Choosing A Hose Reel

I never really gave hose reels much thought. For years, I've just used a hose hanger, similar to the one pictured right, that came with the house.

It's worked fine but it's not very convenient. At the end of fall I have to coil up the hose and then haul it back out in the spring.

It always winds up looking messy, no matter how much I try and keep it wrapped nicely. The loops get bigger and bigger as the season goes on and I get tired of messing with it. Especially when I need to use the entire length.

So last year I decided to start looking into what different types of hose reels are available and what I think would suit me best. I was a bit dismayed as there were a lot of negative reviews, especially for the cheaper, more common plastic hose reels.

I had some loose criteria when I first started looking. The hose reel should be wall mountable, the spool should be easy to detach for winter storage and it should hold at least 100' of 5/8" hose. Most of the time I would be pulling the hose out perpendicular to the wall, but I will also need to pull it out parallel to the wall to get around the front of the house, so it needed to accommodate both directions.

There are some self retracting hose reels that will wind up the hose for you when you are done. I decided I wasn't interested in these. I don't mind manually cranking a hose reel, it's pretty easy, but most importantly, a lot of these hose reels are water powered. They would eject a decent amount of water to wind up the hose and I didn't want to put more water than necessary right next to the house's foundation, where the hose reel would live.

Metal Hose Reels

All the negative reviews I kept reading about the plastic hose reels that would break and leak got me looking into metal hose reels. Specifically the Rapid Reel Metal Hose Reels since they seem to be the most popular and have the best reviews.

My local garden center has a lot of these. Unfortunately not on the shelves available for sale. They have them throughout their property to handle their own watering needs. It's a fairly new building and it appears they didn't cut corners on hose reels. Everywhere you look you see the metal hose reels with all-rubber garden hoses in their nursery. They are used many times throughout the day, each and every day of the season.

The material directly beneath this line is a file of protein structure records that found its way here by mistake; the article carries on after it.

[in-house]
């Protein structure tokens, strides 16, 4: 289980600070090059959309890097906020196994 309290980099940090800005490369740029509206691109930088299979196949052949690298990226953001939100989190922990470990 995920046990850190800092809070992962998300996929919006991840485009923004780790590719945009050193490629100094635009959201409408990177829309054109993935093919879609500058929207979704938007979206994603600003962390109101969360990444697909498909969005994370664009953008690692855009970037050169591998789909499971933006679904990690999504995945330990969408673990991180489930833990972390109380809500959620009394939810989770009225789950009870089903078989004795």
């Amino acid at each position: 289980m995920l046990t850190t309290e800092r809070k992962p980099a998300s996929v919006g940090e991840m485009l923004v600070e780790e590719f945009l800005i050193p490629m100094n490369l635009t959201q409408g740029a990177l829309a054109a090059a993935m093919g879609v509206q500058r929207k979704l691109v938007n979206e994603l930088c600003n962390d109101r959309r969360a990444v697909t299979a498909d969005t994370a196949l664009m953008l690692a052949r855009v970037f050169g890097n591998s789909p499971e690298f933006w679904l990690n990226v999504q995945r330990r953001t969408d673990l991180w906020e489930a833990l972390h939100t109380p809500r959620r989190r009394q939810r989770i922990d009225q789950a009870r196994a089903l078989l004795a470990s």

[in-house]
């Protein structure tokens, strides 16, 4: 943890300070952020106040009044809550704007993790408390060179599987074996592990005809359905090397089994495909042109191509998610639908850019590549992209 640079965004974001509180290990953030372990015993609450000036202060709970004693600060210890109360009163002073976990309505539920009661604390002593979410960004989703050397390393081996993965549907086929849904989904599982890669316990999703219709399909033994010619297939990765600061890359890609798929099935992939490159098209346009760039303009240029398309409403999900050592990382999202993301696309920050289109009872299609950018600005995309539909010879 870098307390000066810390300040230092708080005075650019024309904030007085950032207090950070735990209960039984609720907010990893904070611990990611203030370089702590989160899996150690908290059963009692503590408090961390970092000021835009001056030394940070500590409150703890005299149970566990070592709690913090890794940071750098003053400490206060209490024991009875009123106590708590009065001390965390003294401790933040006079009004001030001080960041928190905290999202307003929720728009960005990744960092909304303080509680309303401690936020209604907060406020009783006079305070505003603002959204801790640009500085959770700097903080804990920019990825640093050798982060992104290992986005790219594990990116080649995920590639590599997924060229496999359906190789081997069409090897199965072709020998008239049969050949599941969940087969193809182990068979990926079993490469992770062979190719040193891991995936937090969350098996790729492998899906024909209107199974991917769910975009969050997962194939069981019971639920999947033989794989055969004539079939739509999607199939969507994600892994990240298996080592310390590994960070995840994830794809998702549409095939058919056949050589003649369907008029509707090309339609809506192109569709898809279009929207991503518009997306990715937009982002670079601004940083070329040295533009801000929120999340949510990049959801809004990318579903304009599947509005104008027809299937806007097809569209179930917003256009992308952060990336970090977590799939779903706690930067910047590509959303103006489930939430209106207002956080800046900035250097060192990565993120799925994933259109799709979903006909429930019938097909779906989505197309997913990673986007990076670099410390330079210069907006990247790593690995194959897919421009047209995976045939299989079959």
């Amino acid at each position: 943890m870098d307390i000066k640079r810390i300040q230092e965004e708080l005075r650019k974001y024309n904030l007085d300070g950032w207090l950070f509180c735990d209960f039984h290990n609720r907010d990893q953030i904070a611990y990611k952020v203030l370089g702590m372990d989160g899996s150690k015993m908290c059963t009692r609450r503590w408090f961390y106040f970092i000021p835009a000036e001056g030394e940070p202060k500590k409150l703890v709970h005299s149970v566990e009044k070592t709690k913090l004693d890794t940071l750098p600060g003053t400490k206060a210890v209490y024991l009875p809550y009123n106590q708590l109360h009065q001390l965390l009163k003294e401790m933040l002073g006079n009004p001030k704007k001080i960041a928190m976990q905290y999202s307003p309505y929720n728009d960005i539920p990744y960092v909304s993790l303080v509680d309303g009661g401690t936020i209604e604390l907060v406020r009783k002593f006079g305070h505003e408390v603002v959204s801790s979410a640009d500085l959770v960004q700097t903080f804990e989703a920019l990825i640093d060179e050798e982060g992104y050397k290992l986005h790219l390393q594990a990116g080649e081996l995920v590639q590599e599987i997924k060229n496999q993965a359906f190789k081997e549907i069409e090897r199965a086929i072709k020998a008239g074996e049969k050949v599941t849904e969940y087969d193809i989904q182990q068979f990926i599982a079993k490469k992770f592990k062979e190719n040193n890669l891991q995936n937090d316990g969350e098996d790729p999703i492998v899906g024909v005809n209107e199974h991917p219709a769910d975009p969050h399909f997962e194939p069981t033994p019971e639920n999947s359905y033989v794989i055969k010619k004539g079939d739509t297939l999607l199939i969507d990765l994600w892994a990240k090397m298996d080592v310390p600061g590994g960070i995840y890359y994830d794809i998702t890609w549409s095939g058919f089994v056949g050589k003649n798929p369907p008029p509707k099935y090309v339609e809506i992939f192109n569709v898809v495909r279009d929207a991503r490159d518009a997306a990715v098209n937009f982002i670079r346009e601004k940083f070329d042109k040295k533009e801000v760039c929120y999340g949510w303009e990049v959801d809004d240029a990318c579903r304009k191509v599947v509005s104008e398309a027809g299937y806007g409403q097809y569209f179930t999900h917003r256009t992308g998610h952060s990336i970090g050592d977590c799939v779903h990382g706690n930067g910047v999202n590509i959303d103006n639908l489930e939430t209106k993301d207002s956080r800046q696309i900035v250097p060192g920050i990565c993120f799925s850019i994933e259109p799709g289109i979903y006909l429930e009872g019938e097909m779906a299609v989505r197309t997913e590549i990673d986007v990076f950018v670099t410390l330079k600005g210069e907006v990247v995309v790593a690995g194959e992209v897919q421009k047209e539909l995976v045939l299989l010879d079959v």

The downside with these metal hose reels is their size and price. They're more than twice as much as plastic hose reels. Sometimes much more. They also tend to have a higher capacity than some of the plastic versions.

If you don't mind the price, the Reel Metal Hose Reels are quality products that will last a long time.

Perpendicular Hose Reels

Perpendicular hose reels crank the hose perpendicular with the house they are attached to. The Suncast Hosehandler was on the top of my list.

I liked it because I would mostly be pulling the hose out perpendicular to the wall so I thought that it would work best.

There were some bad reviews for the product. In addition to the normal reports of leaking for plastic hose reels, there were some design issues such as the guide that helps evenly roll up the hose gets stuck.

It holds 225 feet of hose which is more than twice what I would need and it also sticks out quite a bit from the wall, which I didn't want. The price was good, comparable to smaller hose reels.

Side Mount Hose Reel

Side mount hose reels mount parallel to the wall they are attached to. It seems like they would work better when you are also pulling the hose parallel to the wall. Pulling perpendicular looks like it would put too much strain on the reel, and with all the complaints about them being cheap plastic things that break when you look at them, that didn't seem like a good idea.

I ultimately decided on the Suncast Side Tracker Wall Mount Hose Reel . That surprised me since I was pretty certain I'd be better off with a perpendicular mounted hose reel. Most likely a metal one described above. In the end, I decided I didn't want to spend that much, if I have major problems with this one, I might get a metal hose reel down the road.

The reason I got the Suncast Side Tracker Hose Reel was because it has a roller slot where the end of the hose feeds in and out of. This looked like the perfect solution to pulling out the hose perpendicular to the wall with a side mounted hose reel. With this hose reel it looks like you get the best of both worlds. Easy pulling in any direction you want along with the smaller space the side mount reels take up. That's something the metal hose reel doesn't have and it helped sway me towards the Suncast Side Tracker, along with the price and size.

This hose reel comes in two versions, one that holds up to 100' of 5/8" hose and one that can hold 125' of 5/8" hose. I decided to get the 125' version because I read some reviews that the 100' model couldn't really hold 100' of hose which is important to me.

I wasn't too concerned with the reports of leaking. Suncast has the manual for the hose reel online and I carefully reviewed it before making my decision. By looking at the design, I could figure out where most of the leaks would be coming from and how to handle them. See my post on how to fix a hose reel leak for more information.

All the reviews weren't negative. There were some reviews from owners that had them for years. If the products were as horrible as described in the reviews, I wouldn't think they'd still be in business. Suncast is a pretty reputable brand as well, which made me feel better so I decided to take a shot.

Now that you know why I chose the hose reel I selected see my review of the Suncast STA125B Hose Reel after I have used it for a few years.
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